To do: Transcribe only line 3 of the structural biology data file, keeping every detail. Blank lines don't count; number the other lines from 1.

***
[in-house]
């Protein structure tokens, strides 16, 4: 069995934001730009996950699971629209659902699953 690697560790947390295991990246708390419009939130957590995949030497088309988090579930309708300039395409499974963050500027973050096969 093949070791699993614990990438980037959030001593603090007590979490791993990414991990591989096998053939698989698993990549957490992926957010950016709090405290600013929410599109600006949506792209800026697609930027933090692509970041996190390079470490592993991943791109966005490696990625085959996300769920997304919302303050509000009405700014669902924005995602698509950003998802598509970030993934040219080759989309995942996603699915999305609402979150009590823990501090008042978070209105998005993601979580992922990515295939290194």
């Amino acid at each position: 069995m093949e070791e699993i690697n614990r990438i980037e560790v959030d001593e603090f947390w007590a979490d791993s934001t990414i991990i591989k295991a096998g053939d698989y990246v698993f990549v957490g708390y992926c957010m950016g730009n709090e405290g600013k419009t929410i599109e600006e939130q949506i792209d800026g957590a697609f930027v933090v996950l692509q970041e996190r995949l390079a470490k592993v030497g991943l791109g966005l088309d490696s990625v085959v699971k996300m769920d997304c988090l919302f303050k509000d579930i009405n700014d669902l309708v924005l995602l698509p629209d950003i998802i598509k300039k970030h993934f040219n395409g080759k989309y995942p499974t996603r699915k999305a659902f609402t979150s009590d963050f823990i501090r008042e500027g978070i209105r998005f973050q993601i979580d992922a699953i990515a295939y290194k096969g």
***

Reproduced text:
């Amino acid at each position: 069995m093949e070791e699993i690697n614990r990438i980037e560790v959030d001593e603090f947390w007590a979490d791993s934001t990414i991990i591989k295991a096998g053939d698989y990246v698993f990549v957490g708390y992926c957010m950016g730009n709090e405290g600013k419009t929410i599109e600006e939130q949506i792209d800026g957590a697609f930027v933090v996950l692509q970041e996190r995949l390079a470490k592993v030497g991943l791109g966005l088309d490696s990625v085959v699971k996300m769920d997304c988090l919302f303050k509000d579930i009405n700014d669902l309708v924005l995602l698509p629209d950003i998802i598509k300039k970030h993934f040219n395409g080759k989309y995942p499974t996603r699915k999305a659902f609402t979150s009590d963050f823990i501090r008042e500027g978070i209105r998005f973050q993601i979580d992922a699953i990515a295939y290194k096969g």